By Svante E. Cornell and Halil Karaveli
December 6, 2017
Reza Zarrab’s testimony in early December to a New York court was hardly helpful in breaking the impasse in Turkish-American relations. By implicating Turkish President Recep Tayyip Erdogan directly in the oil-for-gold trade that is the subject of the trial, Zarrab may have contributed to a new low in the fraught alliance. However, the case is symptomatic of the fact that Turks and Americans lack basic trust. It also illustrates that they are now on completely different frequencies. The Zarrab case means entirely different things to Turks and Americans, and this disconnect risks contributing to a break that neither party may actually want.
By Nicholas Danforth
November 8, 2017
In both the United States Congress and Executive Branch, previous efforts to assuage Turkish President Recep Tayyip Erdoğan’s anti-American anger are increasingly being seen as a form of appeasement. However, the risk is that Erdoğan’s paranoid view of American intentions could prevent Ankara from responding rationally to the pressures of the United States. Matters are complicated by what appears to be the Turkish president’s genuine belief that the United States is seeking to depose him.
By Suat Kınıklıoğlu
October 13, 2017
The U.S. suspension of visa services in Turkey is an indication of the depth of the fissures between the West and Turkey. While Turkish bureaucrats are trying to maintain functioning relations with the West, there are growing calls in Washington, Ankara and Berlin to redefine Turkey policy. Is Turkey headed for an incremental divorce with the West?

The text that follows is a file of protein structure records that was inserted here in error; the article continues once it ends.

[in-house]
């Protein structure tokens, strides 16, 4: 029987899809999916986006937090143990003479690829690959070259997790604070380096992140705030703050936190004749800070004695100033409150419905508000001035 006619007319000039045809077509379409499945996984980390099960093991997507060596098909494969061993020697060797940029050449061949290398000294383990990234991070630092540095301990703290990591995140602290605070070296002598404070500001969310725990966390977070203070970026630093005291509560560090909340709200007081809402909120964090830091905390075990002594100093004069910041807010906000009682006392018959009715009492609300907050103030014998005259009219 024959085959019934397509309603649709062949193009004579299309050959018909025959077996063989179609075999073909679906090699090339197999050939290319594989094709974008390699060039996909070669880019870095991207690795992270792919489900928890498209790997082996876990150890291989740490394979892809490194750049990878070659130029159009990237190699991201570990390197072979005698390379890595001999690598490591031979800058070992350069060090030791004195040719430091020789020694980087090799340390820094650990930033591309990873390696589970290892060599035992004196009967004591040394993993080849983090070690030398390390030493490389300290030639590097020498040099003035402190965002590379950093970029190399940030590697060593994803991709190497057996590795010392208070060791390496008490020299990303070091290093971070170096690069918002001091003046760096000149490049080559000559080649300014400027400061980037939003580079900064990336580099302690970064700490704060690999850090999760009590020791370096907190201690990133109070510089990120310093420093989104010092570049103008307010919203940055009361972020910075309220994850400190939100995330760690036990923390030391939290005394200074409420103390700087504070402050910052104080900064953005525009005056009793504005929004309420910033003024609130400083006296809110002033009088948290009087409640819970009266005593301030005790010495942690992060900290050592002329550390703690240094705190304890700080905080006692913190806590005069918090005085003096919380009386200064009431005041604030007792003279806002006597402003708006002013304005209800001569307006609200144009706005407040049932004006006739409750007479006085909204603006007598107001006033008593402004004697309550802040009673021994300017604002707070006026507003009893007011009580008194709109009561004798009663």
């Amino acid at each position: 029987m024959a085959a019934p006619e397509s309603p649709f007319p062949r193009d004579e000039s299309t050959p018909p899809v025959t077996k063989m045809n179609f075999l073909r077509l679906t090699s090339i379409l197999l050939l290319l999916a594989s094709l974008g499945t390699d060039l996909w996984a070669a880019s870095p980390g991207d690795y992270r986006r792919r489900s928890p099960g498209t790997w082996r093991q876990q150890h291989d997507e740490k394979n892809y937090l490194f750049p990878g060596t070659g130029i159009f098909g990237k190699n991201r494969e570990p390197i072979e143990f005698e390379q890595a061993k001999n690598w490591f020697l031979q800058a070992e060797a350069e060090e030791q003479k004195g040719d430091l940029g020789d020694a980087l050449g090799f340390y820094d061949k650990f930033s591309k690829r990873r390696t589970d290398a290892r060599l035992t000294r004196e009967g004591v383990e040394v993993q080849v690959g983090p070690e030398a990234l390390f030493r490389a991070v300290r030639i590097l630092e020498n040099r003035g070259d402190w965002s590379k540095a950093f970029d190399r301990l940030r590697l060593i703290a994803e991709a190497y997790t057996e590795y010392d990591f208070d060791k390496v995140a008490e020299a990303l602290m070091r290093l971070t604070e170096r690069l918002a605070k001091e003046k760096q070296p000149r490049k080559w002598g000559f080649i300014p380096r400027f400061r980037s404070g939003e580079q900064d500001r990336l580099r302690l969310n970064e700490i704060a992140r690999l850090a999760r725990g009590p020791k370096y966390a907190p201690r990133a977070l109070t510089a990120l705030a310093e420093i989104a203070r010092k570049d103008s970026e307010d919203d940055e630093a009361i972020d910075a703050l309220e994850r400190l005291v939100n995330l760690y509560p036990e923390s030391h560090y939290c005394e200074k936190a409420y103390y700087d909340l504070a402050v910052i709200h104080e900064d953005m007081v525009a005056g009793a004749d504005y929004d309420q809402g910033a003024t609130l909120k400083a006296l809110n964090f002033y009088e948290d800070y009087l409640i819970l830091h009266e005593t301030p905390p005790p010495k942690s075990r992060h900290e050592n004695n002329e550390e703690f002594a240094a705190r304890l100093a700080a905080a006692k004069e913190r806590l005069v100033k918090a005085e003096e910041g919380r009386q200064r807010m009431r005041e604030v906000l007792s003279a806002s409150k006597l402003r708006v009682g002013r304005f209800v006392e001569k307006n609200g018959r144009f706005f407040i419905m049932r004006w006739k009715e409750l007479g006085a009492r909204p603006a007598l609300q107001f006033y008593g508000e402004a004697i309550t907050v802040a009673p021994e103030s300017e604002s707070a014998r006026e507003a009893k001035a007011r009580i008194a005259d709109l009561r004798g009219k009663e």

By Lars Haugom
September 26, 2017
The secularist identity of the Turkish armed forces is being dismantled in piecemeal ways by the AKP government. There is a risk that the comprehensive changes that are now underway will further exacerbate ideological and political factionalism within the officers’ corps. Ultimately, the politiciation of the military and the attempts at its traditional, secularist ethos could provoke a crossing of swords between religious-conservative and secularist factions. Since the coup attempt last year, President Recep Tayyip Erdoğan has taken steps to ensure the loyalty of the current military leadership, while guarding against the possibility of a more politically assertive military leadership in the future. However, it is uncertain if this strategy is also going to restore the internal cohesion of the Turkish armed forces.
By Toni Alaranta
September 1, 2017
After fifteen years of Islamic-conservative state transformation, it is increasingly difficult to unmake the ideological-material powerbase that keeps the AKP in power. The state transformation project in Turkey has not only changed the circumstances within which any opposition group needs to operate, it has also, to a large extent, started to change the very language that can be used while addressing the most essential socio-political issues. One of the most explicit indications of the AKP’s ability to redefine the sociopolitical horizons is the worrisome lack of Western-inclined forces in Turkey. The Kemalist circles are arguably excessively nationalist. However, they, unlike the liberals, at least have a relatively coherent constituency and ideology for mass mobilization. And the liberals cannot hope to succeed in building a democratic society without a direct backing from some type of nationalist-inclined mass movement.
The Turkey Analyst is a publication of the Central Asia-Caucasus Institute & Silk Road Studies Joint Center, designed to bring authoritative analysis and news on the rapidly developing domestic and foreign policy issues in Turkey. It includes topical analysis, as well as a summary of the Turkish media debate.